Applies to Prostacide: oral tablet
Along with its needed effects, Prostacide may cause some unwanted effects. Although not all of these side effects may occur, if they do occur they may need medical attention.
Check with your doctor immediately if any of the following side effects occur while taking Prostacide:
- cold sweats
- dizziness, faintness, or lightheadedness when getting up from a lying or sitting position
- Bloating or swelling of the face, arms, hands, lower legs, or feet
- breast enlargement and tenderness
- hives or welts
- itchy skin
- rapid weight gain
- redness of the skin
- skin rash
- swelling of the lips and face
- tingling of the hands or feet
- unusual weight gain or loss
Incidence not known
- Clear or bloody discharge from the nipple
- dimpling of the breast skin
- inverted nipple
- lump in the breast or under the arm
- persistent crusting or scaling of the nipple
- redness or swelling of the breast
- sore on the skin of the breast that does not heal
Some side effects of Prostacide may occur that usually do not need medical attention. These side effects may go away during treatment as your body adjusts to the medicine. Also, your health care professional may be able to tell you about ways to prevent or reduce some of these side effects. Check with your health care professional if any of the following side effects continue or are bothersome or if you have any questions about them:
- Decreased interest in sexual intercourse
- inability to have or keep an erection
- loss in sexual ability, desire, drive, or performance
- Runny nose
- sleepiness or unusual drowsiness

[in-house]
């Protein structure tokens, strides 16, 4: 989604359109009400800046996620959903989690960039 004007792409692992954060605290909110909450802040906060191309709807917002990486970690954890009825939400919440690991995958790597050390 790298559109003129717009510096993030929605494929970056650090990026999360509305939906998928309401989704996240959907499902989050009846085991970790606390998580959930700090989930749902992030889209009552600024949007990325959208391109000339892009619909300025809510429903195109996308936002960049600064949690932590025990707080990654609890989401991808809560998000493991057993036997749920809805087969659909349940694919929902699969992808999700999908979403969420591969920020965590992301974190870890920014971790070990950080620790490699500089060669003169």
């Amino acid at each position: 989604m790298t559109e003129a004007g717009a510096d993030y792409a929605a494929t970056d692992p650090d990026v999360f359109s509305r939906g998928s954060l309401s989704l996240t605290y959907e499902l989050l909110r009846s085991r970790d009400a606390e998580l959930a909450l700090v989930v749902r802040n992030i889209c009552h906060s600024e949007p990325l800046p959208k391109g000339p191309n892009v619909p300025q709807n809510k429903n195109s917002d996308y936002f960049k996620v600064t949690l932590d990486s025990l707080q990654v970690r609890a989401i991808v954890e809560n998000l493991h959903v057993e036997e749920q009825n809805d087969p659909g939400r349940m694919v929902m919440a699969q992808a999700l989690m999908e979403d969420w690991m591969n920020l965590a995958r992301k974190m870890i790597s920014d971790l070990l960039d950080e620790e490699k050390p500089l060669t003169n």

- stuffy nose
Less common or rare
Incidence not known
Prostacide should be stored at room temperature in a tight, light resistant container.
Prostacide is available in generic form, but you must have a prescription from your doctor or other health-care professional to obtain the drug.
How to use Prostacide
Read the Patient Information Leaflet provided by your pharmacist before you start taking Prostacide and each time you get a refill. If you have any questions regarding the information, consult your doctor or pharmacist.
Take this medication by mouth, with or without food, usually once a day, or as directed by your doctor.
If the tablet is crushed or broken, it should not be handled by a woman who is pregnant or by a woman who may become pregnant (see also Precautions section).
Use this medication regularly in order to get the most benefit from it. Remember to use it at the same time each day. Do not stop taking this medication without consulting your doctor.
It may take 6-12 months to notice a benefit.
Inform your doctor if your condition persists or worsens.